VOLUME NO. LXX
FARM HISTORY IS
ASSURED BY CROP
RECORDS THIS YEAR
Banner Season For Production
Of Practically Every Crop
Will Be Remembered
Phenomenal Grain Harvest Fol
lows Good Hay Crop Corn
Prospects Much Brighter
Farm history is being made in the
Bluffton area this summer, and
record yields either already assured
or in prospect will long be remem
bered as a banner season for the
production practically everything
put in the ground by farmers.
Years in which one or two farm
•crops establish records are not un
usual, but this summer for the first
time in the memory of the oldest
old-timer yields for every crop,
without exception, are ranging from
above average to record marks.
Hay, the first crop to be harvest
ed this summer, was said to be 25%
above the pre-war 10-year average
for this district. Favored thruout
the spring by abundant rainfall and
cool weather, the hay crop was the
second best in all history here.
This year’s wheat stands are giv
ing an average return of more than
40 bushels to the acre, a mark which
is double the long-time average of
20 bushels which farmers regard as
a fair crop.
Yields are running upwards from
30 bushels to the acre this summer,
with most fields yielding 40 bushels
•or better. Fred Mueller, north of
Bluffton, had an average of 51
bushels to the acre, and Roy Cherry,
of near Pandora, established a record
for the district with 60 bushels per
With the success of the wheat
crop assured, farmers are now wor
ried by the storage situation which
is assuming all the proportions of a
Coincident with harvest of the
phenomenal crop, a serious shortage
•of freight- cars available for ship
ping purposes is now in its third
Elevators are jammed with over
flow quantities of grain, and can buy
from farmers only sporadically when
railroads allot them a few cars to
move a part of the supply on hand.
Most farmers have all their farm
storage space filled to overflowing,
and there are reports of others who
have put their grain in chicken hous
es, silos or on barn floors.
Straw from grain crops is an un
wanted product on nearly every
farm, and its disposal is complicat
ed by the fact that there is no de
mand for it and balers will not bale
it and take it away even when offer
ed to them without cost.
Every indication points to a
record-breaking oats crop. Complica
tions also enter this picture, how
ever, due to the fact that the straw
is so heavy that many fields have
broken down. In cases where the
crop has gone down, farmers plan
to cut the stand with mowers and
Preliminary tests indicate high
quality oats on a plane commensur
ate with the quantity. A sample
recently tested 44 at one of the local
dealer’s, in comparison with the
general average of 32 in past years.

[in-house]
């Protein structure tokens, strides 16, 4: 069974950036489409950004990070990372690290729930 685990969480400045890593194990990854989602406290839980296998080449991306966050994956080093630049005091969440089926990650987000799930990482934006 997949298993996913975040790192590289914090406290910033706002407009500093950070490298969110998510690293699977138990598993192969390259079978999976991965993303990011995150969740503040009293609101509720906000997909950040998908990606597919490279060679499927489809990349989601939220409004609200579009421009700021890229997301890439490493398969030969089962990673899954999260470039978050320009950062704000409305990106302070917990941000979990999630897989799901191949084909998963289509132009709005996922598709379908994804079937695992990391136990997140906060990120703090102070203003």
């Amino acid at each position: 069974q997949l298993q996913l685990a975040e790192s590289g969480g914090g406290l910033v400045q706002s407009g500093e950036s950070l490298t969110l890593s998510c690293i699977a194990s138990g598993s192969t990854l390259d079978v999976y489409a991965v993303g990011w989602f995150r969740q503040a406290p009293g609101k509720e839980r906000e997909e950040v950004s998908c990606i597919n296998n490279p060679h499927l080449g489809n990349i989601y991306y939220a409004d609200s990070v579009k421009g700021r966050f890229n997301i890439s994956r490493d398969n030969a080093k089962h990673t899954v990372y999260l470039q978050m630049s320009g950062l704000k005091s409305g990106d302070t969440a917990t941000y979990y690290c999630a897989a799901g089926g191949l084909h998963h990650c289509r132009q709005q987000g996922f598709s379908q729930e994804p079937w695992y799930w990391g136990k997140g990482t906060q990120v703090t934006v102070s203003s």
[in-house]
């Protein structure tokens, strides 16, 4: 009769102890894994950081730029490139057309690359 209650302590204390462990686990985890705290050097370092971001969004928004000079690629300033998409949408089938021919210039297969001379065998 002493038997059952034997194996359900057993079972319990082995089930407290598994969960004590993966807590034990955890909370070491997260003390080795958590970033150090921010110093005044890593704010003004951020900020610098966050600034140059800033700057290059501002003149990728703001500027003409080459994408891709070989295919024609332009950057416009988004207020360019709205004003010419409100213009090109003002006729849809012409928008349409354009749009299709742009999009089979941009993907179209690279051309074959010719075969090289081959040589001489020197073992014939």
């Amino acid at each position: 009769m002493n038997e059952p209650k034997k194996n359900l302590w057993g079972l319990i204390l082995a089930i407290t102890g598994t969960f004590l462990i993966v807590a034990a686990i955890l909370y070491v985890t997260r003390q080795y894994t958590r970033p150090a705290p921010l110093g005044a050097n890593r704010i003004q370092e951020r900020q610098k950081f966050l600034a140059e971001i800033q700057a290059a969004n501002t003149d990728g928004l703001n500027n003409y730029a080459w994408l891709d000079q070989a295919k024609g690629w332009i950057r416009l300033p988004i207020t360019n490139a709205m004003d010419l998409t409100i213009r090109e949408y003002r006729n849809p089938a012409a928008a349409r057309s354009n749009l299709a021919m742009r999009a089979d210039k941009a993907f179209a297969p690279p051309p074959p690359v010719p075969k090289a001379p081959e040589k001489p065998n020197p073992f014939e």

Com which started under a decid
ed handicap because of delays in
seeding has made a spectacular
comeback, and there is every indica
tion of a bumper crop being harvest
ed in the fall. The stand has made
heavy gains during the last two
weeks of hot, humid weather, aided
by frequent rainfall, and most fields
now are in tassel.
Potatoes Look Good
Potato prospects are bright, and
farm observers report the yield to
the acre will be good. The amount
of land planted to potatoes in this
area, however, is less than in nor
mal years, because of the acute
shortage of farm labor.
Soybean yields this fall should
surpass those of last year, with the
crop looking very promising at this
time. Acreage devoted to beans also
has been reduced on most farms
This is the best summer in seven
years for milk production, largely
because of the fact that abundant
rainfall and cool weather have kept
pastures in unusually good condition.
Bluffton’s dairy plant operated by
the Page Dairy Co. is receiving
155,000 pounds of milk daily in mid
summer, a mark that ordinarily is
reached only during peak production
in the spring. This mark of over
•75 tons daily is approximately 15
Two Pass Test For
Misses Helen and Ruth Soldner,
nurses at Bluffton hospital have suc
cessfully passed the examination for
registered nurses, it was announced
the first of the week.
They took the examination for
nurses at Emporia, Kansas, following
their graduation from the nurses’
training course last spring. Since
that time they have been added to
the nursing staff at the hospital here.
Helen Soldner is the daughter of
G. T. Soldner of Cherry street, while
Ruth is from Berne, Ind. Both at
tended Bluffton college before enter
ing on their course of nurses train
Stacks in Barnyards Are
Record Size With Much
Left in Fields
Lack Of Freight Cars And Makeshift
Storage Facilities May Cut Wheat Yield
No Demand For Straw Farm
ers Vainly Oller Straw Free
Straw which six months ago was
selling for 20 cents a bale is now the